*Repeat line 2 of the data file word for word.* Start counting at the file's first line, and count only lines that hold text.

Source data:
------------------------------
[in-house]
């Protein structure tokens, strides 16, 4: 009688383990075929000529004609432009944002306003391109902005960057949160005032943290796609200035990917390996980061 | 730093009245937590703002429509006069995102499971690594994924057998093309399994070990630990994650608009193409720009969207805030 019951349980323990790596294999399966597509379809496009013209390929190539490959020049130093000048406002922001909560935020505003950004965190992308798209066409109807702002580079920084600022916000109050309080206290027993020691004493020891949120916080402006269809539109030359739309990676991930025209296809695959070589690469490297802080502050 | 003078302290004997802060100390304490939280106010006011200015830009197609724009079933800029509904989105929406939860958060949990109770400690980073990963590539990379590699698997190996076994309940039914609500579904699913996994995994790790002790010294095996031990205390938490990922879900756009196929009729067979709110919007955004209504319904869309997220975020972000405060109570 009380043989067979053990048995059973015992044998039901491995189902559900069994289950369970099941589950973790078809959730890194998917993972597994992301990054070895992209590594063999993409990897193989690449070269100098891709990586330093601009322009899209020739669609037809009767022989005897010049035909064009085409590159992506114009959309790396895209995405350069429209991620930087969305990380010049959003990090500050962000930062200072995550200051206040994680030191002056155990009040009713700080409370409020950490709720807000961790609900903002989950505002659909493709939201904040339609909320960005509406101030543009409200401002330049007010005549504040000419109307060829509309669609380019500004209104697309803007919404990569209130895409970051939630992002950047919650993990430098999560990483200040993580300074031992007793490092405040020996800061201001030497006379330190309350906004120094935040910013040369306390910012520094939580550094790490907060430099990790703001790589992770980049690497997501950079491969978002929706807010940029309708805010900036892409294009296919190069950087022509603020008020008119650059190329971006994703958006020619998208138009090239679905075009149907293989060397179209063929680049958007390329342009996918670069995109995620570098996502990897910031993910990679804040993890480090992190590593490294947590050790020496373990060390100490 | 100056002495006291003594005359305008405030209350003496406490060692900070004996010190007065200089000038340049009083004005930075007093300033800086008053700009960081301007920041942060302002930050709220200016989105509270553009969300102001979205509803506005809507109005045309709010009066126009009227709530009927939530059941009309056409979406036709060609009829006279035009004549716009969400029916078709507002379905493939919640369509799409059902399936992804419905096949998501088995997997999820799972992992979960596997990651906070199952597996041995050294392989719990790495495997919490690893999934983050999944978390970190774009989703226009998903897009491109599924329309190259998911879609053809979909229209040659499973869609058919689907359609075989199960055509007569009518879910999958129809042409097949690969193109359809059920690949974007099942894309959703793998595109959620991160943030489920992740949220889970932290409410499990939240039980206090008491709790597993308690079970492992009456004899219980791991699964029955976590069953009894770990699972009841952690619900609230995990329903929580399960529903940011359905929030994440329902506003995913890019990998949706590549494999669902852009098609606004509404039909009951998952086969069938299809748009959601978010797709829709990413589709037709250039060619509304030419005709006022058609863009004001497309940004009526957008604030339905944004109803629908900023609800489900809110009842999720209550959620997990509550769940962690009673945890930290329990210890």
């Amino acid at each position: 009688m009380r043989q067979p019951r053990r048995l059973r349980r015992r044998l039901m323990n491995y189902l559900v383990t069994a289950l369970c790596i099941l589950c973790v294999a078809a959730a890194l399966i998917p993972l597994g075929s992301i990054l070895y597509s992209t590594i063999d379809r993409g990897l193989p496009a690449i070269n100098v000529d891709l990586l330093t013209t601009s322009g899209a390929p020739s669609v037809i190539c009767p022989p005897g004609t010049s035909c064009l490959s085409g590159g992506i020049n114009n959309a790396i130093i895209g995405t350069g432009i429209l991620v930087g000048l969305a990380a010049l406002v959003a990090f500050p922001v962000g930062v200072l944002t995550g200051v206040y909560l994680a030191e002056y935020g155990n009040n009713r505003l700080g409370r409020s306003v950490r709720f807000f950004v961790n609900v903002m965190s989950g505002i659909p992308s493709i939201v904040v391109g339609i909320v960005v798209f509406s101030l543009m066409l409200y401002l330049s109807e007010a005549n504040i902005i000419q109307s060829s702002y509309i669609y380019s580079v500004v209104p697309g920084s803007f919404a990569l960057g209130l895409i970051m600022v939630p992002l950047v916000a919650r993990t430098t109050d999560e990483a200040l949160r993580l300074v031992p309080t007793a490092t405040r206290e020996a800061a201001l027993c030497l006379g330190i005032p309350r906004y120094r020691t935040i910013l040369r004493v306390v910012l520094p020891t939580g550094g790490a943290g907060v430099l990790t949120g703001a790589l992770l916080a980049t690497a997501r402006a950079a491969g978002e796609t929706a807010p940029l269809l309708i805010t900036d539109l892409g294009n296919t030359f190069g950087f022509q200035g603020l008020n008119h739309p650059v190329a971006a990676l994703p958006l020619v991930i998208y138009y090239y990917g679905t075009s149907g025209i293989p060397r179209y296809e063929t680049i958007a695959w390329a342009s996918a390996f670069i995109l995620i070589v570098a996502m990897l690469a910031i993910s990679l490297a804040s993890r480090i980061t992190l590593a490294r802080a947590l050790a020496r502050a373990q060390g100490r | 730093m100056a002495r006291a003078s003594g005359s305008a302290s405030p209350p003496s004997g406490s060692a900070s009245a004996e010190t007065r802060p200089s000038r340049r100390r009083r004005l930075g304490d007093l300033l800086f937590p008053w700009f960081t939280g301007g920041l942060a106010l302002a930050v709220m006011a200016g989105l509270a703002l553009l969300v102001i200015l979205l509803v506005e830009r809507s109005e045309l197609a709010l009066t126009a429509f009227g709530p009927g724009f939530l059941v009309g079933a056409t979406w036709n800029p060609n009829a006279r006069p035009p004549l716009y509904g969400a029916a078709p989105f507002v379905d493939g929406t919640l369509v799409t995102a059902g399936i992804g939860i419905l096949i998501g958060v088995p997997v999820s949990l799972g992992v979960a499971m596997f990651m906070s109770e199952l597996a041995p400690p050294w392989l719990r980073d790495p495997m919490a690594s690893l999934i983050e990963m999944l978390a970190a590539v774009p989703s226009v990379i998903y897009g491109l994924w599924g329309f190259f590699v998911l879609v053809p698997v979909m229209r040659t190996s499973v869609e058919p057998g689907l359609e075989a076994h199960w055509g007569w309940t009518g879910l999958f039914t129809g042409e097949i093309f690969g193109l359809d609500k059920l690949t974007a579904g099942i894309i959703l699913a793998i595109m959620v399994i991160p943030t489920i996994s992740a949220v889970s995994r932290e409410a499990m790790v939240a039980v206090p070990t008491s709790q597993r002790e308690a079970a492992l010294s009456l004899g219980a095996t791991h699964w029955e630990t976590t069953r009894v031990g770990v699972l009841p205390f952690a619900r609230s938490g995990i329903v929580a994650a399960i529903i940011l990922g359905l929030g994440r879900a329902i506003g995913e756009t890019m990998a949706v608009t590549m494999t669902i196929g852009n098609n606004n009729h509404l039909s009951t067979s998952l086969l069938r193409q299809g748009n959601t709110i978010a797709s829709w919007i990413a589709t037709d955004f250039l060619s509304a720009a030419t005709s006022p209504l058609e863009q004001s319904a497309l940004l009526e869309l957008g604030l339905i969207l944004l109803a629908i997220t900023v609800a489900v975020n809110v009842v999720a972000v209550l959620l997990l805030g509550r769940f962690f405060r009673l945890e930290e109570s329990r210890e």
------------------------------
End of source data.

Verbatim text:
């Protein structure tokens, strides 16, 4: 009688383990075929000529004609432009944002306003391109902005960057949160005032943290796609200035990917390996980061 | 730093009245937590703002429509006069995102499971690594994924057998093309399994070990630990994650608009193409720009969207805030 019951349980323990790596294999399966597509379809496009013209390929190539490959020049130093000048406002922001909560935020505003950004965190992308798209066409109807702002580079920084600022916000109050309080206290027993020691004493020891949120916080402006269809539109030359739309990676991930025209296809695959070589690469490297802080502050 | 003078302290004997802060100390304490939280106010006011200015830009197609724009079933800029509904989105929406939860958060949990109770400690980073990963590539990379590699698997190996076994309940039914609500579904699913996994995994790790002790010294095996031990205390938490990922879900756009196929009729067979709110919007955004209504319904869309997220975020972000405060109570 009380043989067979053990048995059973015992044998039901491995189902559900069994289950369970099941589950973790078809959730890194998917993972597994992301990054070895992209590594063999993409990897193989690449070269100098891709990586330093601009322009899209020739669609037809009767022989005897010049035909064009085409590159992506114009959309790396895209995405350069429209991620930087969305990380010049959003990090500050962000930062200072995550200051206040994680030191002056155990009040009713700080409370409020950490709720807000961790609900903002989950505002659909493709939201904040339609909320960005509406101030543009409200401002330049007010005549504040000419109307060829509309669609380019500004209104697309803007919404990569209130895409970051939630992002950047919650993990430098999560990483200040993580300074031992007793490092405040020996800061201001030497006379330190309350906004120094935040910013040369306390910012520094939580550094790490907060430099990790703001790589992770980049690497997501950079491969978002929706807010940029309708805010900036892409294009296919190069950087022509603020008020008119650059190329971006994703958006020619998208138009090239679905075009149907293989060397179209063929680049958007390329342009996918670069995109995620570098996502990897910031993910990679804040993890480090992190590593490294947590050790020496373990060390100490 | 100056002495006291003594005359305008405030209350003496406490060692900070004996010190007065200089000038340049009083004005930075007093300033800086008053700009960081301007920041942060302002930050709220200016989105509270553009969300102001979205509803506005809507109005045309709010009066126009009227709530009927939530059941009309056409979406036709060609009829006279035009004549716009969400029916078709507002379905493939919640369509799409059902399936992804419905096949998501088995997997999820799972992992979960596997990651906070199952597996041995050294392989719990790495495997919490690893999934983050999944978390970190774009989703226009998903897009491109599924329309190259998911879609053809979909229209040659499973869609058919689907359609075989199960055509007569009518879910999958129809042409097949690969193109359809059920690949974007099942894309959703793998595109959620991160943030489920992740949220889970932290409410499990939240039980206090008491709790597993308690079970492992009456004899219980791991699964029955976590069953009894770990699972009841952690619900609230995990329903929580399960529903940011359905929030994440329902506003995913890019990998949706590549494999669902852009098609606004509404039909009951998952086969069938299809748009959601978010797709829709990413589709037709250039060619509304030419005709006022058609863009004001497309940004009526957008604030339905944004109803629908900023609800489900809110009842999720209550959620997990509550769940962690009673945890930290329990210890």